We see that with only direct lighting (m=0), no bounced lighting is included. The ceiling and areas underneath the rabbit are completely dark as they are out of direct view of the light, even though in reality light bouncing off the walls and floor should partially illuminate them. As we increase the max ray depth to 1, we see a great deal of improvement. The ceiling is now visible as well as the underside of the rabbit. We see the area underneath the rabbit's front paws and rear are still very dark as a single bounce likely was not able to reach a light. Increasing the max depth to 2, we now see that the dark area is much improved. This trend continues with more bounces, the shadow under the rabbit's rear also becoming more gradual as the increased bounces allow a path to be found to the light source. We can also see the trend in the change of the ceiling corners and edges as the brightness generally increases as the max ray depth increases.
Additionally, we also see that as the max ray depth increases, the amount of color bleeding on the bunny and the bunny's shadow increases as more bounced rays from the walls contributes to the color on the points.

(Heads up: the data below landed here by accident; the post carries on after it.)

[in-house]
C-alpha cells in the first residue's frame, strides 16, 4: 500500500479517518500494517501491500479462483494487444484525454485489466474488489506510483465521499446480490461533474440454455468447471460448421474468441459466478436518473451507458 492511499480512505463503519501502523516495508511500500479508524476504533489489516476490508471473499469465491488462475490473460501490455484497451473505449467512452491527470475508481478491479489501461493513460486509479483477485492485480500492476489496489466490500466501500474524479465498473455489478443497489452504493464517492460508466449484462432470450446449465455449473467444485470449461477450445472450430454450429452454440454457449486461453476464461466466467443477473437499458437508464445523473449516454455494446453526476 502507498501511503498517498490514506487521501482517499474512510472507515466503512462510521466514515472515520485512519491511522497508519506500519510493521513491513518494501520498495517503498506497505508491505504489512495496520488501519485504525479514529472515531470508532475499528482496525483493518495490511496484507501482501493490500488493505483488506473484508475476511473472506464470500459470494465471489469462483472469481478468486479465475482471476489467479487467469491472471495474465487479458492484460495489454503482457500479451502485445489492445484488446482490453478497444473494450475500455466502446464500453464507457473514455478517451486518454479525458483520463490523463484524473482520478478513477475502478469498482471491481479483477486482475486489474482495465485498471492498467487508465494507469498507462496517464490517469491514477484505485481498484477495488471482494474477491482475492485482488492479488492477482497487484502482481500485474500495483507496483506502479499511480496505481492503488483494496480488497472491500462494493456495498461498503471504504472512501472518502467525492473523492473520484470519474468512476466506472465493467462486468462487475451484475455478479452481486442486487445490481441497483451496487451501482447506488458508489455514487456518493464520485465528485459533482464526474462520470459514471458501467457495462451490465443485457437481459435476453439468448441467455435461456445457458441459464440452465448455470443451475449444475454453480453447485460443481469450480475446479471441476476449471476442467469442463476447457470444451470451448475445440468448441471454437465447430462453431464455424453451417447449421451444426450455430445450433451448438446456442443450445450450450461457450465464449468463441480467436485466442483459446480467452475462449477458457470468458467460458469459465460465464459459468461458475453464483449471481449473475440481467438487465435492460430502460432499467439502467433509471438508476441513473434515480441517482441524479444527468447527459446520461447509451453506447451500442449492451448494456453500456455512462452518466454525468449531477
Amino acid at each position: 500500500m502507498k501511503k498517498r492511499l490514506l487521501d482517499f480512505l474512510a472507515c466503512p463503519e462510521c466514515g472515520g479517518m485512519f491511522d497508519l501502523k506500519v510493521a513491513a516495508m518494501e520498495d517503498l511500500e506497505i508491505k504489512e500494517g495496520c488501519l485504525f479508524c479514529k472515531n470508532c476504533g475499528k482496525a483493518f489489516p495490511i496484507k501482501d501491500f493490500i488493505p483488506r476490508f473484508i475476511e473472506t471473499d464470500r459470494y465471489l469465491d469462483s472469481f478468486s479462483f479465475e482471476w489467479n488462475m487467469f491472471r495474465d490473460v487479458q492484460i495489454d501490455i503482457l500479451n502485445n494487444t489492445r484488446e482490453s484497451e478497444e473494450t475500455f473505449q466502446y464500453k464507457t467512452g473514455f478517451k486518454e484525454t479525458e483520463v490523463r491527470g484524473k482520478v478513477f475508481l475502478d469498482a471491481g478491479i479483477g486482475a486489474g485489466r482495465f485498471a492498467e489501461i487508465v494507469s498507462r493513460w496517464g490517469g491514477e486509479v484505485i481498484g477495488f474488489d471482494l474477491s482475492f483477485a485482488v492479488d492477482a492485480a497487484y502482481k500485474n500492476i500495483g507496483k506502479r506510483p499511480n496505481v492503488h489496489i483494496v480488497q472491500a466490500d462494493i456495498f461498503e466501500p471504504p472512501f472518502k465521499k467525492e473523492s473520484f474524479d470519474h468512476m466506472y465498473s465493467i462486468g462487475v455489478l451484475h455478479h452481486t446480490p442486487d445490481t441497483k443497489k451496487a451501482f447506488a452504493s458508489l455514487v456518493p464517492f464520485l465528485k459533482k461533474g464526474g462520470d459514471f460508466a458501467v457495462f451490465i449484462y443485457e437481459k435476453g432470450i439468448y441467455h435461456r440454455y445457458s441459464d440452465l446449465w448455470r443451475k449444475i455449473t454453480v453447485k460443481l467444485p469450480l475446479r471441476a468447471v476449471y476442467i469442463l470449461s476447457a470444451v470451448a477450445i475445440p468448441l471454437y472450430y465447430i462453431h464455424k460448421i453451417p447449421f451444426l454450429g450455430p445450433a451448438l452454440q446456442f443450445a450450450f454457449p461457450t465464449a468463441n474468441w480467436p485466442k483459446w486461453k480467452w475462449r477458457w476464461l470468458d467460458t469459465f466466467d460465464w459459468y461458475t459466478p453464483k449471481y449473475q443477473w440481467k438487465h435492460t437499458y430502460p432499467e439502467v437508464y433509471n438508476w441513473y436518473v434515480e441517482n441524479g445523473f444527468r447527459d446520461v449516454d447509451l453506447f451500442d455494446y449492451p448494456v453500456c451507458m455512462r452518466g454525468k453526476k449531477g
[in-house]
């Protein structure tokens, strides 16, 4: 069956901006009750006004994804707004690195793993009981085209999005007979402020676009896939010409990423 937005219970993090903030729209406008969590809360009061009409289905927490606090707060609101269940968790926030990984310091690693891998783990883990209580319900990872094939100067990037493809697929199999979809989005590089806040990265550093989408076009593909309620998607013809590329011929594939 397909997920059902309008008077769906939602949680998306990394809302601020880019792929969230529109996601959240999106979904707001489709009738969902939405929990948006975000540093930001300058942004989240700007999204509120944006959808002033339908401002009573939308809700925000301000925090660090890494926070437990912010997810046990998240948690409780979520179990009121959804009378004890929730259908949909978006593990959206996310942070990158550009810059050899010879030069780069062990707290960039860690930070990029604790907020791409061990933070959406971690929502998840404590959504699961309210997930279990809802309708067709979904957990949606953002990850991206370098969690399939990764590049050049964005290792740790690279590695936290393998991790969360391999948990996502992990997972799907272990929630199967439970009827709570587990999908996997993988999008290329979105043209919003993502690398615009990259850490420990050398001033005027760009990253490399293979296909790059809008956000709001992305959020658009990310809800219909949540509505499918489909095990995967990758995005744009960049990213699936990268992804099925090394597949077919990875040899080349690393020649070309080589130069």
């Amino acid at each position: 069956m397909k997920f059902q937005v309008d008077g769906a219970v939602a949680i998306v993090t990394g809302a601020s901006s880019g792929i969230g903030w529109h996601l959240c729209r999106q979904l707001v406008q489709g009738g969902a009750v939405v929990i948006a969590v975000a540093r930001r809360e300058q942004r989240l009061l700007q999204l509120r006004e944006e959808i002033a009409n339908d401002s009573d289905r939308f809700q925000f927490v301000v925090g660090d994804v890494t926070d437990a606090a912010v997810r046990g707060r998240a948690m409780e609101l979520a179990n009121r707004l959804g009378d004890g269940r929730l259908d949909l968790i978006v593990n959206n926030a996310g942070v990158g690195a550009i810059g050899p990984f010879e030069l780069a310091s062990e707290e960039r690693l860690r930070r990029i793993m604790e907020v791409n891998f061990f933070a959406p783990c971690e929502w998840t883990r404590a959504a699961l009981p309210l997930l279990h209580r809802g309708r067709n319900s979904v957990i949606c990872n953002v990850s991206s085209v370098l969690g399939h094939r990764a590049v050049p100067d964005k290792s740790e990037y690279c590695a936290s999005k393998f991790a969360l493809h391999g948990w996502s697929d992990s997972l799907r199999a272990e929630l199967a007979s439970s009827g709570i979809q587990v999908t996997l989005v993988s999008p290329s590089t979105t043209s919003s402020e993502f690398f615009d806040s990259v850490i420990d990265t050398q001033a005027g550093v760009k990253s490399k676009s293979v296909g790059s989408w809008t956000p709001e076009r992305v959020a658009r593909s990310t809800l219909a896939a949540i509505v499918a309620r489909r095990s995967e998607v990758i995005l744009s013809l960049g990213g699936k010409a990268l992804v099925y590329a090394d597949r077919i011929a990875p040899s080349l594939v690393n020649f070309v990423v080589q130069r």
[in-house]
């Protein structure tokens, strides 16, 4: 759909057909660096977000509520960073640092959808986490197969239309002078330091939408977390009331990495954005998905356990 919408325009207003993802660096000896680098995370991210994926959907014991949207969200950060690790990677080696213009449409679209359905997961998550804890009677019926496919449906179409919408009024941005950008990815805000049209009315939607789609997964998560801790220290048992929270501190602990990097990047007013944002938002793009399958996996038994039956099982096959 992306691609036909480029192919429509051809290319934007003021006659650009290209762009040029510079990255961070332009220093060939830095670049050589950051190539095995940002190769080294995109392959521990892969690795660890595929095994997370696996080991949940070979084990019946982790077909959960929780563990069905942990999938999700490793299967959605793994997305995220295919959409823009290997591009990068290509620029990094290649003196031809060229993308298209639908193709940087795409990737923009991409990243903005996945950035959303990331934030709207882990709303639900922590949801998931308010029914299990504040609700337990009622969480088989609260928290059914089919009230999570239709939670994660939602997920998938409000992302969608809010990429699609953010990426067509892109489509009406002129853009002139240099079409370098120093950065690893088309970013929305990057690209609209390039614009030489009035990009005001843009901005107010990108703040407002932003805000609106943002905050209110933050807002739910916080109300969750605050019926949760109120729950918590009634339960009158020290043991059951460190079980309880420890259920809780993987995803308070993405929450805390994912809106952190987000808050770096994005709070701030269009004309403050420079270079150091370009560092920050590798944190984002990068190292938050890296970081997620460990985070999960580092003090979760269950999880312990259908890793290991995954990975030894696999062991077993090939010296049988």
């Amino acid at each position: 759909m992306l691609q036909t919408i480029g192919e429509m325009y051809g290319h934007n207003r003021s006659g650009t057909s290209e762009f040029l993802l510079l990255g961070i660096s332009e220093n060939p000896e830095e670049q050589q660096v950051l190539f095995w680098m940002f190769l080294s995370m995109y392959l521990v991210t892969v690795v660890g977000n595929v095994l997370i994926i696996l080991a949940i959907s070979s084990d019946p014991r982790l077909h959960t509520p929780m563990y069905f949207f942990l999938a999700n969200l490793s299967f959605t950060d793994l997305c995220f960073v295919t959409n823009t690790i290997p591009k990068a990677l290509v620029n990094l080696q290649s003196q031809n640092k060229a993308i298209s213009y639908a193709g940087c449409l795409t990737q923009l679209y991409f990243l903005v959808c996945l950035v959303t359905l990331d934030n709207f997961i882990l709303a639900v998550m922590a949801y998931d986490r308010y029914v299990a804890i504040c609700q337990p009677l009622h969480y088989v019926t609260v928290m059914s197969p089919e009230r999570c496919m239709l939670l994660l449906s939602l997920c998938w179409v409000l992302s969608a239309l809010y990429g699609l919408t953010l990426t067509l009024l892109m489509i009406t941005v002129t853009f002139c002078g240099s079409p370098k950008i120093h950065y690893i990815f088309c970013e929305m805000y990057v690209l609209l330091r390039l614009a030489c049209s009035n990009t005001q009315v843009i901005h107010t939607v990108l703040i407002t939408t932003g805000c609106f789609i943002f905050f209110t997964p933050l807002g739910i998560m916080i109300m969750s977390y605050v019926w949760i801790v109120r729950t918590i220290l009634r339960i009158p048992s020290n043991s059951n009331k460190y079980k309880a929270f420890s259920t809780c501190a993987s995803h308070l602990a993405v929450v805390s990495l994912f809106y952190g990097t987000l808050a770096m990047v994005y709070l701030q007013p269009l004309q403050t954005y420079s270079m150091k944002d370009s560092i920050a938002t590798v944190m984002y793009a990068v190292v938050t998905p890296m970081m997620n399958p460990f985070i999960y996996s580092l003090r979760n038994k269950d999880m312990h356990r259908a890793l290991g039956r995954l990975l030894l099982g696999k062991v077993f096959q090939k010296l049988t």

sky/CBspheres.dae  sky/CBbunny.dae 














With only a single sample, there is a very large amount of noise in the image as the variance with just one sample is high. As we increase the number of samples, we see that the quality of the image improves as the pixel spectrums converge. Their variance drops as the number of samples increases and we get close to their expected values, meaning more realistic and clearer renders with less noise. We see that the noise is still apparent up until 64 samples, but at 1024 samples per pixel, it's much harder to tell it's a rendered image as there is so little noise.